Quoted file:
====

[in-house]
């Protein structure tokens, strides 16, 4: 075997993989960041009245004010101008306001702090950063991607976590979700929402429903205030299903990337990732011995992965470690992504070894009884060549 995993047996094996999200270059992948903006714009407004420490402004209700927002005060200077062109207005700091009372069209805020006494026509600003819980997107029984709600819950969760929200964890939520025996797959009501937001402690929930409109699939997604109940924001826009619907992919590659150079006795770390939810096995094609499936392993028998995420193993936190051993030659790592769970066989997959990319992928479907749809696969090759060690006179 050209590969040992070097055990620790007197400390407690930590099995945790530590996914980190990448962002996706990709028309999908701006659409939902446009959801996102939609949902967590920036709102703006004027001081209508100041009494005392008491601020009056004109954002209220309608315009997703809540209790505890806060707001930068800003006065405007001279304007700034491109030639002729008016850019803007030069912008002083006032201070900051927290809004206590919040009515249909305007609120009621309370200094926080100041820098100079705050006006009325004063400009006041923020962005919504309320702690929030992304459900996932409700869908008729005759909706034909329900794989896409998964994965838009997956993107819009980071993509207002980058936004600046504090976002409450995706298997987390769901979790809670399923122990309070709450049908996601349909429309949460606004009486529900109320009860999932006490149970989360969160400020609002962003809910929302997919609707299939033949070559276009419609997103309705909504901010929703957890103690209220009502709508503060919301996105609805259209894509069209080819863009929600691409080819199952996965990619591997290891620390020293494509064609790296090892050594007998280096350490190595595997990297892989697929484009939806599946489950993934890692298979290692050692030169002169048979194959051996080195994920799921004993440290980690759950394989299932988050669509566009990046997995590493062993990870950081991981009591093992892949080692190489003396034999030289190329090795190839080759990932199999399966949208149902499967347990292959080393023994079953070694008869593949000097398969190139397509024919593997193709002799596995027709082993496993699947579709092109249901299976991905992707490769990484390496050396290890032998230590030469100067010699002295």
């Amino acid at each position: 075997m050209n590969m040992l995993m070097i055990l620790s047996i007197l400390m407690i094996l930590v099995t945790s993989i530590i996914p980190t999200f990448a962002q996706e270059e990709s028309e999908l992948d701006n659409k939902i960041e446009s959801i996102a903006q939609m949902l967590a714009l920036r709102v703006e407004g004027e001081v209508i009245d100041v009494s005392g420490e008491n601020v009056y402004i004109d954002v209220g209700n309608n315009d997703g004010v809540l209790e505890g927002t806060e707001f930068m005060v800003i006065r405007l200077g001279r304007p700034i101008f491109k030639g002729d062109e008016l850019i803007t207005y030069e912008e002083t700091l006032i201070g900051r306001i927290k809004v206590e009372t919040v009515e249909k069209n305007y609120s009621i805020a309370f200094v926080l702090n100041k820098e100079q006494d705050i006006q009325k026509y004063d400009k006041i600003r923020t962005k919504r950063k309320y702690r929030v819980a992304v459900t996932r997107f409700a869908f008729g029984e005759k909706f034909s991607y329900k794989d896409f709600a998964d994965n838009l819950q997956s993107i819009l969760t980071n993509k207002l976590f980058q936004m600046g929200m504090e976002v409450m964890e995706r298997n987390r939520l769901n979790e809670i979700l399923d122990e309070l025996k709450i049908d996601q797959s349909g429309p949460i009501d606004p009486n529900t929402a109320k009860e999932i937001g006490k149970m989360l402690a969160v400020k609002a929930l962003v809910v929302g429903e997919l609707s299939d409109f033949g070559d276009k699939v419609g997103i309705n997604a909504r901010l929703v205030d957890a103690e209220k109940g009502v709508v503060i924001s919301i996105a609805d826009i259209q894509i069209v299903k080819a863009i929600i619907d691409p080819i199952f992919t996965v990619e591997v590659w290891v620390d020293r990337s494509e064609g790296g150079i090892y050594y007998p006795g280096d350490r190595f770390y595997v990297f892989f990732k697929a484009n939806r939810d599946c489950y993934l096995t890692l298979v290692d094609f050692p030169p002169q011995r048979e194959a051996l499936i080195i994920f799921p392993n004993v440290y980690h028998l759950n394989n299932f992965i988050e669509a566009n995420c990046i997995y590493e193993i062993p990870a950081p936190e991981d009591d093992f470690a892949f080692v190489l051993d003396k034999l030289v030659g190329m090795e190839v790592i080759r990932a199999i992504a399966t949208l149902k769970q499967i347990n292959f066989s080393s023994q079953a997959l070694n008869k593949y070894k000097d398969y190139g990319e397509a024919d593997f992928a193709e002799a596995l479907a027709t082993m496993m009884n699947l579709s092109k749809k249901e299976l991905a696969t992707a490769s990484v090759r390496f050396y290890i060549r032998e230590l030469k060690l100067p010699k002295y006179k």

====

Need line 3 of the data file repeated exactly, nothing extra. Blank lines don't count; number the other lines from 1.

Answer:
């Amino acid at each position: 075997m050209n590969m040992l995993m070097i055990l620790s047996i007197l400390m407690i094996l930590v099995t945790s993989i530590i996914p980190t999200f990448a962002q996706e270059e990709s028309e999908l992948d701006n659409k939902i960041e446009s959801i996102a903006q939609m949902l967590a714009l920036r709102v703006e407004g004027e001081v209508i009245d100041v009494s005392g420490e008491n601020v009056y402004i004109d954002v209220g209700n309608n315009d997703g004010v809540l209790e505890g927002t806060e707001f930068m005060v800003i006065r405007l200077g001279r304007p700034i101008f491109k030639g002729d062109e008016l850019i803007t207005y030069e912008e002083t700091l006032i201070g900051r306001i927290k809004v206590e009372t919040v009515e249909k069209n305007y609120s009621i805020a309370f200094v926080l702090n100041k820098e100079q006494d705050i006006q009325k026509y004063d400009k006041i600003r923020t962005k919504r950063k309320y702690r929030v819980a992304v459900t996932r997107f409700a869908f008729g029984e005759k909706f034909s991607y329900k794989d896409f709600a998964d994965n838009l819950q997956s993107i819009l969760t980071n993509k207002l976590f980058q936004m600046g929200m504090e976002v409450m964890e995706r298997n987390r939520l769901n979790e809670i979700l399923d122990e309070l025996k709450i049908d996601q797959s349909g429309p949460i009501d606004p009486n529900t929402a109320k009860e999932i937001g006490k149970m989360l402690a969160v400020k609002a929930l962003v809910v929302g429903e997919l609707s299939d409109f033949g070559d276009k699939v419609g997103i309705n997604a909504r901010l929703v205030d957890a103690e209220k109940g009502v709508v503060i924001s919301i996105a609805d826009i259209q894509i069209v299903k080819a863009i929600i619907d691409p080819i199952f992919t996965v990619e591997v590659w290891v620390d020293r990337s494509e064609g790296g150079i090892y050594y007998p006795g280096d350490r190595f770390y595997v990297f892989f990732k697929a484009n939806r939810d599946c489950y993934l096995t890692l298979v290692d094609f050692p030169p002169q011995r048979e194959a051996l499936i080195i994920f799921p392993n004993v440290y980690h028998l759950n394989n299932f992965i988050e669509a566009n995420c990046i997995y590493e193993i062993p990870a950081p936190e991981d009591d093992f470690a892949f080692v190489l051993d003396k034999l030289v030659g190329m090795e190839v790592i080759r990932a199999i992504a399966t949208l149902k769970q499967i347990n292959f066989s080393s023994q079953a997959l070694n008869k593949y070894k000097d398969y190139g990319e397509a024919d593997f992928a193709e002799a596995l479907a027709t082993m496993m009884n699947l579709s092109k749809k249901e299976l991905a696969t992707a490769s990484v090759r390496f050396y290890i060549r032998e230590l030469k060690l100067p010699k002295y006179k």